Chris Sale Having Elective Surgery During a Pandemic Seems Wrong

Essential or not, Tommy John surgery uses up valuable masks, gowns and gloves that doctors need

Chris Sale Elective Surgery
Chris Sale of the Boston Red Sox pitches during a team workout.
Billie Weiss/Boston Red Sox/Getty

On Monday night, the Red Sox announced on Twitter that pitcher Chris Sale underwent successful Tommy John surgery on his left elbow at the Kerlan-Jobe Institute in Los Angeles earlier in the day.

Under normal circumstances, the only thing to question about such a piece of news would be why the Red Sox waited until the end of March for Sale to have an elective procedure it was obvious he would need after being shut down for the rest of season by the team in mid-August.

But as a look out the window, glance at the television or gander at the odd collection of the items in the pantry makes crystal clear, the circumstances in the world are not normal right now.

Given the current pandemic, it seems completely fair to question whether Sale should have had his surgery at all.

First of all, whether it should have been deemed “essential” or not in a legal sense— which is somewhat of a grey area — Sale’s surgery was certainly not performed to correct a life-threatening issue.

The doctor who performed Sale’s surgery, Dr. Neal ElAttrache, told the San Francisco Chronicle last week that operations like Tommy John are necessary nonetheless.

“I know that I’m going to get criticized for taking care of these kinds of guys, but it’s essential to their livelihoods,” ElAttrache told the paper. “If you have somebody’s career at stake and they lose two seasons instead of one, I would say that is not a nonessential or unimportant elective procedure.”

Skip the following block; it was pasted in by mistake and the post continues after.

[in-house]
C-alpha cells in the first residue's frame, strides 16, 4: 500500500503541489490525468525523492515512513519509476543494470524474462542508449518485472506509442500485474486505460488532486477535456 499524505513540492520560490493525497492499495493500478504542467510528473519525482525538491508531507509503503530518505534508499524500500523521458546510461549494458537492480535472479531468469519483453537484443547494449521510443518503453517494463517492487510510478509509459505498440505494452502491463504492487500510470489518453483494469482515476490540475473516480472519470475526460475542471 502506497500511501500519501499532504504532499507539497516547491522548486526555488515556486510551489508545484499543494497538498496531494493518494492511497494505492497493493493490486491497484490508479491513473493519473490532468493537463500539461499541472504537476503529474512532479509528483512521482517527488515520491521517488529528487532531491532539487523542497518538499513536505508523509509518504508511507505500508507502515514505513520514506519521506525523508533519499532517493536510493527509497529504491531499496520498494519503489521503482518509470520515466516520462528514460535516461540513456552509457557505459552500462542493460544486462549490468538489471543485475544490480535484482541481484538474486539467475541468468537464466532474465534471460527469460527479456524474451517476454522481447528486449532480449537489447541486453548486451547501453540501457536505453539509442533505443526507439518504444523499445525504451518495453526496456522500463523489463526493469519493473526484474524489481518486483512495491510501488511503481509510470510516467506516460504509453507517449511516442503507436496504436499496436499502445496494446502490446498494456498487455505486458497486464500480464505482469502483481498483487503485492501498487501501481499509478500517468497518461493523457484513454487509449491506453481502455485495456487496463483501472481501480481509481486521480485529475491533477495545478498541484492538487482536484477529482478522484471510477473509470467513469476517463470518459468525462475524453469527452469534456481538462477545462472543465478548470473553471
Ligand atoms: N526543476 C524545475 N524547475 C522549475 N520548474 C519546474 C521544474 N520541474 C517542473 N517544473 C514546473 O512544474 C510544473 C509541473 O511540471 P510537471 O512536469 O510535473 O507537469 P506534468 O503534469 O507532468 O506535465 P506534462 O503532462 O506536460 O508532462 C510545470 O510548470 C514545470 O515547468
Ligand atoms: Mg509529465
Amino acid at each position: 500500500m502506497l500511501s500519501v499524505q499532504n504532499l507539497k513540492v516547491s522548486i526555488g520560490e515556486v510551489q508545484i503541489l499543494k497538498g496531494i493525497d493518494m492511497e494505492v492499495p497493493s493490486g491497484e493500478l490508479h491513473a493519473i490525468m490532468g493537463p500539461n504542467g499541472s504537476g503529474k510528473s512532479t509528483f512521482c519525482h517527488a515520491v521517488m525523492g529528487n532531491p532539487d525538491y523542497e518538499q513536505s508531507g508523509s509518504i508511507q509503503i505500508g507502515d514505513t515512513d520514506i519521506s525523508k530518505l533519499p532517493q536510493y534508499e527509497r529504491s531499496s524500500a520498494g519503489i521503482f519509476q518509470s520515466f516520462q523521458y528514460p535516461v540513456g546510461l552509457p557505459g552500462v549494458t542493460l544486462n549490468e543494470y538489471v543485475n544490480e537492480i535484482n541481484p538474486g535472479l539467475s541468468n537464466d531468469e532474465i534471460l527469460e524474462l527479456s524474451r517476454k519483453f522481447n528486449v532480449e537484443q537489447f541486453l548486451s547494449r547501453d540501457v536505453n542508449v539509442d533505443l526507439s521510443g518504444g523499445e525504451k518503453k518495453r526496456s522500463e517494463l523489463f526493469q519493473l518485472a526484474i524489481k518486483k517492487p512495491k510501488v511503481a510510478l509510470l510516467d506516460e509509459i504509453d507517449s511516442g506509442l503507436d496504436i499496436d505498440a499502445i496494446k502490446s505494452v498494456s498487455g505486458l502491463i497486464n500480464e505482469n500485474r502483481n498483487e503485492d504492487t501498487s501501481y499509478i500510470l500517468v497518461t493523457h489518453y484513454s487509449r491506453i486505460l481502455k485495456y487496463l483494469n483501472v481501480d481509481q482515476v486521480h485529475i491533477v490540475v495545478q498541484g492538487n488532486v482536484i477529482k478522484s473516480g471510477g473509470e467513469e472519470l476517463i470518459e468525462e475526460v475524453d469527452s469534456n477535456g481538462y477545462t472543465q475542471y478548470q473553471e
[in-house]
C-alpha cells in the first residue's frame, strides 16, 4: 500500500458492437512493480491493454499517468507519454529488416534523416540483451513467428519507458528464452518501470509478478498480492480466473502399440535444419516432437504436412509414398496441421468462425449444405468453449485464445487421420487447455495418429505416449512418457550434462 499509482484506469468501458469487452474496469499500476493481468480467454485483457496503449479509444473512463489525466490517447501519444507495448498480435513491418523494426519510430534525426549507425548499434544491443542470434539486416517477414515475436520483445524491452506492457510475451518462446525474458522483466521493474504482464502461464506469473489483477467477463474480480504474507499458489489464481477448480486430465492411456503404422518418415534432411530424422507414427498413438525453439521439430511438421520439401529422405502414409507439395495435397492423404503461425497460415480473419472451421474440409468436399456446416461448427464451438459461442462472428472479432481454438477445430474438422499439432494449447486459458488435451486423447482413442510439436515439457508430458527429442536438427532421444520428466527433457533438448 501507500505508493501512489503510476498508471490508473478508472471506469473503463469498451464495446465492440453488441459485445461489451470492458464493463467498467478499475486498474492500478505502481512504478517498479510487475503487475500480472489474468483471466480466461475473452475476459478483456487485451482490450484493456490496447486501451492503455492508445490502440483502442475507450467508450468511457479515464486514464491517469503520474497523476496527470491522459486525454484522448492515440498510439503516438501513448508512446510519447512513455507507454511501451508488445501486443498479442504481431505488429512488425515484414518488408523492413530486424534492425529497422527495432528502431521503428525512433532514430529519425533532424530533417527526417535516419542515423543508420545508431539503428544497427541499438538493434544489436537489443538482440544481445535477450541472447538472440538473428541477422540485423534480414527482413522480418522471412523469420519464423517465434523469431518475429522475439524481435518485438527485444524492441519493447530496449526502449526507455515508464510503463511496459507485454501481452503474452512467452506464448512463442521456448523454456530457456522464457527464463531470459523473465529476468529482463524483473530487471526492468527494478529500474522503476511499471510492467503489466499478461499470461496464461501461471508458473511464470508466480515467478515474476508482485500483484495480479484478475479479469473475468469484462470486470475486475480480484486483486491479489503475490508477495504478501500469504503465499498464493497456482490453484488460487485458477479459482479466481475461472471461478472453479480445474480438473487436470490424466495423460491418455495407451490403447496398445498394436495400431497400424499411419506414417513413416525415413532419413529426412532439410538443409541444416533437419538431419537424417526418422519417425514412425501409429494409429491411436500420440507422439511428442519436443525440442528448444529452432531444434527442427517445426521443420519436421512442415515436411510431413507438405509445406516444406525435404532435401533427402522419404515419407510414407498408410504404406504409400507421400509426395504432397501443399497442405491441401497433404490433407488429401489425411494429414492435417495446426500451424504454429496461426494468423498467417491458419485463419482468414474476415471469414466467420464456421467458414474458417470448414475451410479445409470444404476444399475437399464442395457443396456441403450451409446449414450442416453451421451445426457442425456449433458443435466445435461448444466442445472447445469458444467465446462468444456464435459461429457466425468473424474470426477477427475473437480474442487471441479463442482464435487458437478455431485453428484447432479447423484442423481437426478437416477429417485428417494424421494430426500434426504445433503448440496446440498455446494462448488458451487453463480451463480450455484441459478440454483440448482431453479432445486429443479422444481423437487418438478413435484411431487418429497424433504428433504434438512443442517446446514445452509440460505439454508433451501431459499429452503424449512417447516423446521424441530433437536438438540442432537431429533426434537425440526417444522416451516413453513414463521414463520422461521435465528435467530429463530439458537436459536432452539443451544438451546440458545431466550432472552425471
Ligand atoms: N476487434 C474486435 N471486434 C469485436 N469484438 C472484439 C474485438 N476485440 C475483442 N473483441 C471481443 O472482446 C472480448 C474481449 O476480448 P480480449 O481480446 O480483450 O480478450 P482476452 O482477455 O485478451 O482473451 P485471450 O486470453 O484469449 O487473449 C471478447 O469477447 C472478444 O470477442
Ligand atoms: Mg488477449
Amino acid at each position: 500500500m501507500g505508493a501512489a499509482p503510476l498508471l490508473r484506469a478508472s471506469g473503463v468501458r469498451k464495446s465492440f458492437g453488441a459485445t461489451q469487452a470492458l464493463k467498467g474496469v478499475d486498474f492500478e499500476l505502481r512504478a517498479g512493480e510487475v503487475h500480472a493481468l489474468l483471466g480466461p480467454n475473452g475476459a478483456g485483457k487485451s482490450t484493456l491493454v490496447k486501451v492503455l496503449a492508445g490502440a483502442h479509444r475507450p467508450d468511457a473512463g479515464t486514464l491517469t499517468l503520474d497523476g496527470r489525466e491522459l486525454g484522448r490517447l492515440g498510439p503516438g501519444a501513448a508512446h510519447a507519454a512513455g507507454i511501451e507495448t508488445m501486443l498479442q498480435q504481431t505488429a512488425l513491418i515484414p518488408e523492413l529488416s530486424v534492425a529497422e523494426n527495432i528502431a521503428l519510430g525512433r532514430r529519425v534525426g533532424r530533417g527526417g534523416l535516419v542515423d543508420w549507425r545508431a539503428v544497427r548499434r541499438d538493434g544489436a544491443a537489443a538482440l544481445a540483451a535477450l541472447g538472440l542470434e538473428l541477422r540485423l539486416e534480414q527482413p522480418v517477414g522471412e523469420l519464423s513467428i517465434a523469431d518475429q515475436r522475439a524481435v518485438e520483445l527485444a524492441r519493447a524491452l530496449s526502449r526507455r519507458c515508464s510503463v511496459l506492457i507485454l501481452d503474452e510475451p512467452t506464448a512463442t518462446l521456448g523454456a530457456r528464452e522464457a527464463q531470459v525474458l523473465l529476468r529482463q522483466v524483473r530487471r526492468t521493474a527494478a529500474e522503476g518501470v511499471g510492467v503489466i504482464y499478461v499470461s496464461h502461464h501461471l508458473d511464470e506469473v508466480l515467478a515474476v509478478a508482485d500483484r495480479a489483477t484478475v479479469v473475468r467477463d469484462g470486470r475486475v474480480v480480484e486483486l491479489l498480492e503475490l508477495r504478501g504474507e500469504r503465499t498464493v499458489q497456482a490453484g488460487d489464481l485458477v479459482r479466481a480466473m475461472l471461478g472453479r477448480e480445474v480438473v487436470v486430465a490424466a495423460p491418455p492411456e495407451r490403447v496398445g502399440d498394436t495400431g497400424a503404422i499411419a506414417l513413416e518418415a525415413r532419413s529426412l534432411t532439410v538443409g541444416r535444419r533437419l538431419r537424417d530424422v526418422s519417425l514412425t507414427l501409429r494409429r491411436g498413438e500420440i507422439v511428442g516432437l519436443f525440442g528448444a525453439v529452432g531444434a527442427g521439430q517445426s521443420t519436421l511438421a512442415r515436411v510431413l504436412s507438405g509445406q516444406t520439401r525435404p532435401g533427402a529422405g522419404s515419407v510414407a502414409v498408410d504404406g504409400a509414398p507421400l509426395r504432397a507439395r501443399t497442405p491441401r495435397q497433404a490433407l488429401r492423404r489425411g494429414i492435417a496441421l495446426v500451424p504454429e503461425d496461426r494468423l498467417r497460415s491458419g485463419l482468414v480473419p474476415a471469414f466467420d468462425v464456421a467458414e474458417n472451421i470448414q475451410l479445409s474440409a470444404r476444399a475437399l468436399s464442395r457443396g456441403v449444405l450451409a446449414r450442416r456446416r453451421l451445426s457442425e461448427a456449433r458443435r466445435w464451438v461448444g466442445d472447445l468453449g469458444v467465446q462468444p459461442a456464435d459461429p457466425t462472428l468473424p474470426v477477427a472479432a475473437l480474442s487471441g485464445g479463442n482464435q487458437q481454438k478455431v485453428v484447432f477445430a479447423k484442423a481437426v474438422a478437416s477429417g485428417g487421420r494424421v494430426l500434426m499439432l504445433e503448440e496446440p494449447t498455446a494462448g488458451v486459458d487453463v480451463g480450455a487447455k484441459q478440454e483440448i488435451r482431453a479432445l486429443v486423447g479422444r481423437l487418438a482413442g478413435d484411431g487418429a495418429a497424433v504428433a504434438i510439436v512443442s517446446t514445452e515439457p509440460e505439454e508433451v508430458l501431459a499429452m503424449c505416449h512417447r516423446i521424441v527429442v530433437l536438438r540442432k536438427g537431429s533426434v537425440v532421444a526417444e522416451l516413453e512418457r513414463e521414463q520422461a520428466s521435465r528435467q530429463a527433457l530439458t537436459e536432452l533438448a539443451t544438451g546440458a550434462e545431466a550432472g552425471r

But, in Sale’s case, that isn’t even true.

Given that Sale is a pitcher in Major League Baseball and will be paid the balance of his fully-guaranteed $160 million contract no matter how much or how well he pitches over the next five seasons, the operation wasn’t even necessary to preserve Sale’s ability to provide for himself and his family.

The only advantage for Sale to have the surgery — which comes with a 14- or 15-month recovery period — sooner rather than later is that it will get him back on the mound quicker for the Red Sox.

While it’s certainly understandable the team wants to ensure Sale is back in the middle of the 2021 MLB season, that really doesn’t seem like much of priority in a world where 2020 is in serious jeopardy.

None of this is to say that the out-patient surgery pulled a doctor away from treating patients suffering from COVID-19 or even took up space in a hospital for an extended period of time.

But there’s no arguing that it used up valuable masks, gowns and gloves that doctors working across the country in New York City would have been glad to have.

It’s not Sale’s fault. The Red Sox have a small fortune invested in him and he was likely just following team orders.

That said, the optics of him flying across the U.S. to have an elective surgical procedure he couldn’t have in the state where he plays while much of the country shelters in place and deals with travel restrictions are not good.

If his life or his livelihood were in danger, that’d be a different story. But they weren’t, and Sale and the Sox should have held off on his Tommy John operation.

Hell, even Mr. Tommy John himself, Dr. James Andrews, agrees.

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